[Python-Dev] ConfigParser patches

Guido van Rossum gvanrossum at gmail.com
Sat Oct 2 00:43:35 CEST 2004

> > Well, for me personally, .ini style config files still win over XML
> > every day. And I now have significant experience with both here at
> > ESI.
> OK.  Do realize that plists are basically .ini style just expressed in XML::
> <?xml version="1.0" encoding="UTF-8"?>
> <!DOCTYPE plist PUBLIC "-//Apple Computer//DTD PLIST 1.0//EN"
> "http://www.apple.com/DTDs/PropertyList-1.0.dtd">
> <plist version="1.0">
> <dict>
>         <key>Section</key>
>         <dict>
>                 <key>key</key>
>                 <string>value</string>
>                 <key>key2</key>
>                 <string>value2</string>
>         </dict>
> </dict>
> </plist>
> I am not thinking of anything fancy or beyond something like this; .ini files
> expressed in XML.  Just thinking that XML might be nice since all of those poor
> souls who don't use Python have easy access to an XML parser but not
> necessarily a .ini file parser.

This reveals IMO a big mistake in thinking about configuration files.
The most important user of a config file is not the programmer who has
to get data out of it; the most important user is the user who has to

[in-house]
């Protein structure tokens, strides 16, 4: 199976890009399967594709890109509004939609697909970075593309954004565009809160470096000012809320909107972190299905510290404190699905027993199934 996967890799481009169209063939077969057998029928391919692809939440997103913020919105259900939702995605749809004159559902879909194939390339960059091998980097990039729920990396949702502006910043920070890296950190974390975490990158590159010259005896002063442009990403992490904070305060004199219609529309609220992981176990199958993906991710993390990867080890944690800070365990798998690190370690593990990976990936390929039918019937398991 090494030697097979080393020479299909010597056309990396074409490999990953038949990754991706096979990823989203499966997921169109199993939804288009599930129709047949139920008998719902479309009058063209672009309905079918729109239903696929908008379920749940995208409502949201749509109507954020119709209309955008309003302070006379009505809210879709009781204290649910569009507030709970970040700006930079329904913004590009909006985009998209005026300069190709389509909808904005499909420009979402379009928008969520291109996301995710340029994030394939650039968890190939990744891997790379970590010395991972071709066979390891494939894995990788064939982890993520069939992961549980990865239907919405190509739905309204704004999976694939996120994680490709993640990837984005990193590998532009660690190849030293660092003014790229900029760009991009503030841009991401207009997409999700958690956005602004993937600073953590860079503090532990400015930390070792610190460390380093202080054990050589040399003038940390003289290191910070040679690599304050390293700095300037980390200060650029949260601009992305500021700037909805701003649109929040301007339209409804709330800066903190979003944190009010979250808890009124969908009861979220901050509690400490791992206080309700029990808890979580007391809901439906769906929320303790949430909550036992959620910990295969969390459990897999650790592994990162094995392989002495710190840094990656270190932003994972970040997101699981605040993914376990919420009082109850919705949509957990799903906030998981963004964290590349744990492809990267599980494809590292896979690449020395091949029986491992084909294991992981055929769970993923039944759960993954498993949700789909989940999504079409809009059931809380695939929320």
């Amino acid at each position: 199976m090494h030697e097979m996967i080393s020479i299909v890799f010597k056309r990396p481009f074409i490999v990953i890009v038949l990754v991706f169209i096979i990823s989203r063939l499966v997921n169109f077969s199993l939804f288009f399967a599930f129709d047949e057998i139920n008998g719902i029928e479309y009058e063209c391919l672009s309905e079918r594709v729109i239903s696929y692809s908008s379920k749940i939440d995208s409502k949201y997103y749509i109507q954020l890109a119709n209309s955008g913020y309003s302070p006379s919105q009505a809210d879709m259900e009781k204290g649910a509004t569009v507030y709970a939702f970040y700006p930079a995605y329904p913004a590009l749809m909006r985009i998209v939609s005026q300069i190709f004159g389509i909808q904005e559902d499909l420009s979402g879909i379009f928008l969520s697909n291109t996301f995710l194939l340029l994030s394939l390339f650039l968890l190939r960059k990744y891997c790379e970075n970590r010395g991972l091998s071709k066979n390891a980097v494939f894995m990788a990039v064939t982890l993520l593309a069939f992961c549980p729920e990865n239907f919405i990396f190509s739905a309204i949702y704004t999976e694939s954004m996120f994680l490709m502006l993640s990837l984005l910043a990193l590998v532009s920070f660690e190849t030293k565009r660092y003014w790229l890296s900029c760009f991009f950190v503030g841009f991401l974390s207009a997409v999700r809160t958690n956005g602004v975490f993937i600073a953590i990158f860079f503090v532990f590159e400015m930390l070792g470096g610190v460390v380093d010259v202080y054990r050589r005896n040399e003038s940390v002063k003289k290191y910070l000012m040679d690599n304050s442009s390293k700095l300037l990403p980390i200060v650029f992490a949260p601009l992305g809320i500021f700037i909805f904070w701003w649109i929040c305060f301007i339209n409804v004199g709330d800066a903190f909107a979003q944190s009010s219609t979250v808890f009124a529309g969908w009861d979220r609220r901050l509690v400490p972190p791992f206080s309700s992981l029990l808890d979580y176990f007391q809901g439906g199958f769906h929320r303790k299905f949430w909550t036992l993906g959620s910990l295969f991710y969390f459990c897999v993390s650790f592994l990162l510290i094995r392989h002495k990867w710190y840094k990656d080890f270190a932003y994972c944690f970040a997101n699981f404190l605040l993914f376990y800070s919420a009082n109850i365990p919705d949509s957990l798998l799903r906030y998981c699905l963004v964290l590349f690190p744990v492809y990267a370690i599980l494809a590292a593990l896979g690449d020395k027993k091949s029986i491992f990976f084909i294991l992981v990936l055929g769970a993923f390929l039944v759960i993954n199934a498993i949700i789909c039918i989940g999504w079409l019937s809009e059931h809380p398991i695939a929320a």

edit the config file. The outrageous verbosity of XML makes the above
example a complete usability liability.

Now, if you're talking about config files that represent options that
the user edits in a convenient application-specific options dialog,
that's a different story; I think XML is well-suited for that; but I'm
talking about the classic configuration file pattern where you use
your favorite flat-file text editor to edit the options file. In that
situation, using XML is insane.

> Is this worth working on now or wait until Py3k?

I see no advantage in waiting until Py3K; this is not  a language
issue and there is no problem with having several library modules (as
long as it's clear which one is deprecated).

--Guido van Rossum (home page: http://www.python.org/~guido/)

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